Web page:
Their opening 2011 Division 2 league encounter against Sligo on a cold February night in Ballybofey sticks out in McFadden's mind as they started to eliminate any mental frailties when battling back to draw in the dying seconds despite playing with 14 men.
Division 2 glory would follow with a one-point victory over Laois at the end of April and with Division 1 football assured for the following season, they strode into the summer with a spring in their step and never missed a beat.
Victories over Antrim, Cavan, a gruelling effort against Tyrone and defeat of Down in the Ulster final left the Anglo-Celt Cup in the hands of the man-child Michael Murphy, just 21 at the time but trusted to help end a 19-year wait for provincial success.
An epic extra-time defeat of Kildare in the All-Ireland quarter-final - when veteran defender Kevin Cassidy kicked a screamer from distance to clinch it - set up a clash with Dublin which will forever be discussed in GAA circles.
Their defensive tactics were something from left-field. Few had ever pondered such a strategy as they retreated behind the ball with McFadden the loneliest man in Croke Park as he played in a one-man forward line as others funnelled back to block the scoring zone.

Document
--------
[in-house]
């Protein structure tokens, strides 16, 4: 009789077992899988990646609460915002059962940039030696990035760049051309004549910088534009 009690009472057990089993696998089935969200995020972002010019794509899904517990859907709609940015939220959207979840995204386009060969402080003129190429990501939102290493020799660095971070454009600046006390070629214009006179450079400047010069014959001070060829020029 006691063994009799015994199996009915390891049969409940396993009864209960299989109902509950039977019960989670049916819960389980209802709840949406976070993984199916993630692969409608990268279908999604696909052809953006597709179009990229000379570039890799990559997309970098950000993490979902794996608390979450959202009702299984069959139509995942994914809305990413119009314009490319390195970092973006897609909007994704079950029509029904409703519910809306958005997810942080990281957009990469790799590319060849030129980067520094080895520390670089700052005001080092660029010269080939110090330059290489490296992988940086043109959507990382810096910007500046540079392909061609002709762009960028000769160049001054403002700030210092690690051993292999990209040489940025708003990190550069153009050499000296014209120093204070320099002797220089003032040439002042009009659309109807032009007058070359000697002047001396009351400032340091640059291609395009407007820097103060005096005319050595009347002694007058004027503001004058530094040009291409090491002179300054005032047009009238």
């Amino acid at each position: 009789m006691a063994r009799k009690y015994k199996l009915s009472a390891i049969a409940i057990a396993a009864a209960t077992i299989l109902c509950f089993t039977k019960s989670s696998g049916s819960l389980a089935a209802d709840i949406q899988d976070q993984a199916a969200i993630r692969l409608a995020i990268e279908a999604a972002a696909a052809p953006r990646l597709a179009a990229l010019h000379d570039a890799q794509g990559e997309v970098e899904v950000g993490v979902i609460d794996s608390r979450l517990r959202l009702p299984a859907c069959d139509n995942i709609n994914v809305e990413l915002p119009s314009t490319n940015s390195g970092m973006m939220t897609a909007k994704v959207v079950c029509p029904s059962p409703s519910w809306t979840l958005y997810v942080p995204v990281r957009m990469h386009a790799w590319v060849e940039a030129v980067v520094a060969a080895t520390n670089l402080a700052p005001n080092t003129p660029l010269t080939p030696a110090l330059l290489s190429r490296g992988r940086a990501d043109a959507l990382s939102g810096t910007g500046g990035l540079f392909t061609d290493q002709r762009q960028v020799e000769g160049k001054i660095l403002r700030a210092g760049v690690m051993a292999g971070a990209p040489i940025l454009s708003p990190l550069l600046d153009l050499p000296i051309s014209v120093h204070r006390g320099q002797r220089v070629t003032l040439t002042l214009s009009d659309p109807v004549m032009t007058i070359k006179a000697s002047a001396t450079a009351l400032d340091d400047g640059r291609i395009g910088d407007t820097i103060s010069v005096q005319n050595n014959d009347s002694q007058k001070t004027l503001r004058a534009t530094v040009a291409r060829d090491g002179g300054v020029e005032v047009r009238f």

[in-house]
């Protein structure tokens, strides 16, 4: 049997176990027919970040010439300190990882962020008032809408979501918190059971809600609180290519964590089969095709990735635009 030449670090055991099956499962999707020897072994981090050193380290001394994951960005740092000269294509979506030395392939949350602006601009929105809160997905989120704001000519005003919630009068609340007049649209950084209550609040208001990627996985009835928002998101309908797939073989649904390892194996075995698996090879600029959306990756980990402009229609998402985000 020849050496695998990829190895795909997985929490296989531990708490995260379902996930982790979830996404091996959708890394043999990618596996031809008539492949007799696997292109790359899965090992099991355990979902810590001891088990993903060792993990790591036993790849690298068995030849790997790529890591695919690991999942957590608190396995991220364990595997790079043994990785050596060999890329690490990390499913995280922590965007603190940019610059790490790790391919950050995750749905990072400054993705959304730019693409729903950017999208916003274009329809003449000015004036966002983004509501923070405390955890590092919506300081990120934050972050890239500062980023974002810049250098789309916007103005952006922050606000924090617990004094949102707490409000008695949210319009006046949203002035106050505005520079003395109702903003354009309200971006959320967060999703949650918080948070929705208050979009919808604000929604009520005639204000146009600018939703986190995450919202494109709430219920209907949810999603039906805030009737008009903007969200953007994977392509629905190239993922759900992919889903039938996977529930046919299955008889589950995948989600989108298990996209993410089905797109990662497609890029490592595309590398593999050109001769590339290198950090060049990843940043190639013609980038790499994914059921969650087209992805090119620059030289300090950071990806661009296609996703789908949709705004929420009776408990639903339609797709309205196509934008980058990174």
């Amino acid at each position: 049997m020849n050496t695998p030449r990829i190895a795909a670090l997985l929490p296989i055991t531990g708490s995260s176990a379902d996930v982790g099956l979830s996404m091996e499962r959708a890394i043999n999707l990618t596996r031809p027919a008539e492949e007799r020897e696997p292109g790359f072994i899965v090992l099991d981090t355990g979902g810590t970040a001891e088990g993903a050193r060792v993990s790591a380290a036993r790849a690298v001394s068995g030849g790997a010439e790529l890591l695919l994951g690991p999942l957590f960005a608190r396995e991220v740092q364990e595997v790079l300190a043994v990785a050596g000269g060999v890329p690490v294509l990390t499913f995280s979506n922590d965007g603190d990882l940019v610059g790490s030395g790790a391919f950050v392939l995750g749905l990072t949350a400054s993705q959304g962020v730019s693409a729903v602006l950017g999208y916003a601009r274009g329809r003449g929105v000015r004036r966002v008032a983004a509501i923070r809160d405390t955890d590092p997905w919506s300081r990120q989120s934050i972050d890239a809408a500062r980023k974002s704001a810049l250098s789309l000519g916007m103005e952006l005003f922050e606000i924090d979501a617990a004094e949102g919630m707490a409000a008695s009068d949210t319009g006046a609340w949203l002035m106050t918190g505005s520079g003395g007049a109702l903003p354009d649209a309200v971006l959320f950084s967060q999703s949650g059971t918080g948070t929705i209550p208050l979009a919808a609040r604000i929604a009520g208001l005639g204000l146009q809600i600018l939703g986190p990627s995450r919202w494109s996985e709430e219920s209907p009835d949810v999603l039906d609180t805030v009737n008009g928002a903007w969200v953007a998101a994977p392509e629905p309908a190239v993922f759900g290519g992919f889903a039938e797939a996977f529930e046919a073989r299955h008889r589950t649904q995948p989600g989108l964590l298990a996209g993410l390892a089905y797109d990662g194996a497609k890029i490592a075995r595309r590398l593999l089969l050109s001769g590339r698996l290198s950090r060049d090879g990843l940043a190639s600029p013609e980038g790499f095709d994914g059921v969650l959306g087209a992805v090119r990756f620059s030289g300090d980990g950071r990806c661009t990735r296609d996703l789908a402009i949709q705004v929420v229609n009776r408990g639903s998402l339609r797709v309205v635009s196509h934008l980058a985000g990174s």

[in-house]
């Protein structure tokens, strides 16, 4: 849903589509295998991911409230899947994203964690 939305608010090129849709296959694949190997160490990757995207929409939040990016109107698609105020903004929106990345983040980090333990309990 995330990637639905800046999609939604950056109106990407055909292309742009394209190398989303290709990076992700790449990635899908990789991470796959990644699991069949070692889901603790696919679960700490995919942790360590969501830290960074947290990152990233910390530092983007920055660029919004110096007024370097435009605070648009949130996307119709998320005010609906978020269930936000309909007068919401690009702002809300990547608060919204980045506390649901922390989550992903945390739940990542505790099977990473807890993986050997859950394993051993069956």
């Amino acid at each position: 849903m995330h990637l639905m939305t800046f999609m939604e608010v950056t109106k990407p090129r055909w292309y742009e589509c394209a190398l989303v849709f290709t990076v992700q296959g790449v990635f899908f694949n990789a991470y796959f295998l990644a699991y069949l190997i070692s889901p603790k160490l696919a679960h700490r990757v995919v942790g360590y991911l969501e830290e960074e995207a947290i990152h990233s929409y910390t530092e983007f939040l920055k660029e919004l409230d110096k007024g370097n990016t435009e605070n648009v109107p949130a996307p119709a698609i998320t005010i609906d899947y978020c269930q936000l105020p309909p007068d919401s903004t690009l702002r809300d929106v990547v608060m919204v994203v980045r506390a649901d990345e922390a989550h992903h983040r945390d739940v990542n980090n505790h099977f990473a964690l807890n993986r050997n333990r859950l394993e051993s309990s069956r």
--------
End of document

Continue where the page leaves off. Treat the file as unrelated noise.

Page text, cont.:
It upset many with Kerry legend Pat Spillane describing it as "shiite football" (a reference to the Shia Muslims) but McFadden cared little about outside perceptions and they led 0-4 to 0-2 at the break having played the game on their own terms.
Playing with double-sweepers throughout and surging into a 0-6 to 0-3 advantage, Donegal bossed affairs but just couldn't finish the job with an All-Ireland final place slipping agonisingly from their grasp.
There were "no reservations" about following such tactics - quite the contrary with McFadden, deputy principal at St Eunan's College in Letterkenny, describing it as his "most enjoyable defeat" given the stress which they put the Dubs under.